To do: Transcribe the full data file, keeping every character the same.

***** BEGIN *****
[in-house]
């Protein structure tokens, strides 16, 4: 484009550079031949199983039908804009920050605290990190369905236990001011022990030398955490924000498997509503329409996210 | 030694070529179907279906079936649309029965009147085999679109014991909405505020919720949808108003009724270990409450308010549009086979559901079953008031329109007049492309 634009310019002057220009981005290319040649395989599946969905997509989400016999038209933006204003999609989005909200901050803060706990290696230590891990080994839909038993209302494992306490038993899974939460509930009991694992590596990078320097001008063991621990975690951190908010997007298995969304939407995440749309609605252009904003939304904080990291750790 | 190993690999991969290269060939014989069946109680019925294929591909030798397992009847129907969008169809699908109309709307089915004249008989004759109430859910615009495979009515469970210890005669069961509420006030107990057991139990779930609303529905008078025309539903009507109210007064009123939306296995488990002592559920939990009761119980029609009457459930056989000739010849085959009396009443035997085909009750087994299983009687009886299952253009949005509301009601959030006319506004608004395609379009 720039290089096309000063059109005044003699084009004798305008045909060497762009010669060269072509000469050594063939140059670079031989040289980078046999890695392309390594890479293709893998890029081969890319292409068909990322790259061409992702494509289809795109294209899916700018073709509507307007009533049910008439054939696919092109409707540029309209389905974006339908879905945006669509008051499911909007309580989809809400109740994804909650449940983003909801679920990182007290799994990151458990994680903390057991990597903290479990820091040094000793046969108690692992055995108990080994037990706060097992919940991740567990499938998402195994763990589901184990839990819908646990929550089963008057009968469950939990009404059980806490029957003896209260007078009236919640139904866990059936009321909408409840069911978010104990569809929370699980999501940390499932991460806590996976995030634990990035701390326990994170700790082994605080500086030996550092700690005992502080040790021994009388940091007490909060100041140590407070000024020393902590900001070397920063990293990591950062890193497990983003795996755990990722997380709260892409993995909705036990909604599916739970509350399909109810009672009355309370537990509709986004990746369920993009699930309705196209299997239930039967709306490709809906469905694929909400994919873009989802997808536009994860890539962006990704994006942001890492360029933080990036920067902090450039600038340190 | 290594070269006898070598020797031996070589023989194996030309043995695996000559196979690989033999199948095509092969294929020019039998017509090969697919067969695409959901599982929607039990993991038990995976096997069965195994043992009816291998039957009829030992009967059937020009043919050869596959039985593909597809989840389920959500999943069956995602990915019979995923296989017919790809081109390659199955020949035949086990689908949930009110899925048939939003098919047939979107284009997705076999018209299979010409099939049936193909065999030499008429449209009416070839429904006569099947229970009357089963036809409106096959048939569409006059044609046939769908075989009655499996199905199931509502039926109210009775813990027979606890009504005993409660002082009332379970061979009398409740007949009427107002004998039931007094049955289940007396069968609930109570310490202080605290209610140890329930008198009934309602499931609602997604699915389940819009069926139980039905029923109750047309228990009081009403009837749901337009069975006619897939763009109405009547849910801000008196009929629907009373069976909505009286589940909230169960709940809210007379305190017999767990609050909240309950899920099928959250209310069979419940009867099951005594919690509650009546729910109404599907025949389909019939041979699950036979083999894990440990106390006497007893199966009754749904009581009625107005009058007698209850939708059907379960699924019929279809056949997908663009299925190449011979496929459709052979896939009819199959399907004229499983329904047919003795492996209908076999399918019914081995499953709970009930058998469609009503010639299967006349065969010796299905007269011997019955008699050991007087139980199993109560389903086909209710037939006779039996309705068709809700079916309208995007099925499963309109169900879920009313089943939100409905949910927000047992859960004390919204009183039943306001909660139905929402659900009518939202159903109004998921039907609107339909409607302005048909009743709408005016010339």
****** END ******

[in-house]
């Protein structure tokens, strides 16, 4: 484009550079031949199983039908804009920050605290990190369905236990001011022990030398955490924000498997509503329409996210 | 030694070529179907279906079936649309029965009147085999679109014991909405505020919720949808108003009724270990409450308010549009086979559901079953008031329109007049492309 634009310019002057220009981005290319040649395989599946969905997509989400016999038209933006204003999609989005909200901050803060706990290696230590891990080994839909038993209302494992306490038993899974939460509930009991694992590596990078320097001008063991621990975690951190908010997007298995969304939407995440749309609605252009904003939304904080990291750790 | 190993690999991969290269060939014989069946109680019925294929591909030798397992009847129907969008169809699908109309709307089915004249008989004759109430859910615009495979009515469970210890005669069961509420006030107990057991139990779930609303529905008078025309539903009507109210007064009123939306296995488990002592559920939990009761119980029609009457459930056989000739010849085959009396009443035997085909009750087994299983009687009886299952253009949005509301009601959030006319506004608004395609379009 720039290089096309000063059109005044003699084009004798305008045909060497762009010669060269072509000469050594063939140059670079031989040289980078046999890695392309390594890479293709893998890029081969890319292409068909990322790259061409992702494509289809795109294209899916700018073709509507307007009533049910008439054939696919092109409707540029309209389905974006339908879905945006669509008051499911909007309580989809809400109740994804909650449940983003909801679920990182007290799994990151458990994680903390057991990597903290479990820091040094000793046969108690692992055995108990080994037990706060097992919940991740567990499938998402195994763990589901184990839990819908646990929550089963008057009968469950939990009404059980806490029957003896209260007078009236919640139904866990059936009321909408409840069911978010104990569809929370699980999501940390499932991460806590996976995030634990990035701390326990994170700790082994605080500086030996550092700690005992502080040790021994009388940091007490909060100041140590407070000024020393902590900001070397920063990293990591950062890193497990983003795996755990990722997380709260892409993995909705036990909604599916739970509350399909109810009672009355309370537990509709986004990746369920993009699930309705196209299997239930039967709306490709809906469905694929909400994919873009989802997808536009994860890539962006990704994006942001890492360029933080990036920067902090450039600038340190 | 290594070269006898070598020797031996070589023989194996030309043995695996000559196979690989033999199948095509092969294929020019039998017509090969697919067969695409959901599982929607039990993991038990995976096997069965195994043992009816291998039957009829030992009967059937020009043919050869596959039985593909597809989840389920959500999943069956995602990915019979995923296989017919790809081109390659199955020949035949086990689908949930009110899925048939939003098919047939979107284009997705076999018209299979010409099939049936193909065999030499008429449209009416070839429904006569099947229970009357089963036809409106096959048939569409006059044609046939769908075989009655499996199905199931509502039926109210009775813990027979606890009504005993409660002082009332379970061979009398409740007949009427107002004998039931007094049955289940007396069968609930109570310490202080605290209610140890329930008198009934309602499931609602997604699915389940819009069926139980039905029923109750047309228990009081009403009837749901337009069975006619897939763009109405009547849910801000008196009929629907009373069976909505009286589940909230169960709940809210007379305190017999767990609050909240309950899920099928959250209310069979419940009867099951005594919690509650009546729910109404599907025949389909019939041979699950036979083999894990440990106390006497007893199966009754749904009581009625107005009058007698209850939708059907379960699924019929279809056949997908663009299925190449011979496929459709052979896939009819199959399907004229499983329904047919003795492996209908076999399918019914081995499953709970009930058998469609009503010639299967006349065969010796299905007269011997019955008699050991007087139980199993109560389903086909209710037939006779039996309705068709809700079916309208995007099925499963309109169900879920009313089943939100409905949910927000047992859960004390919204009183039943306001909660139905929402659900009518939202159903109004998921039907609107339909409607302005048909009743709408005016010339």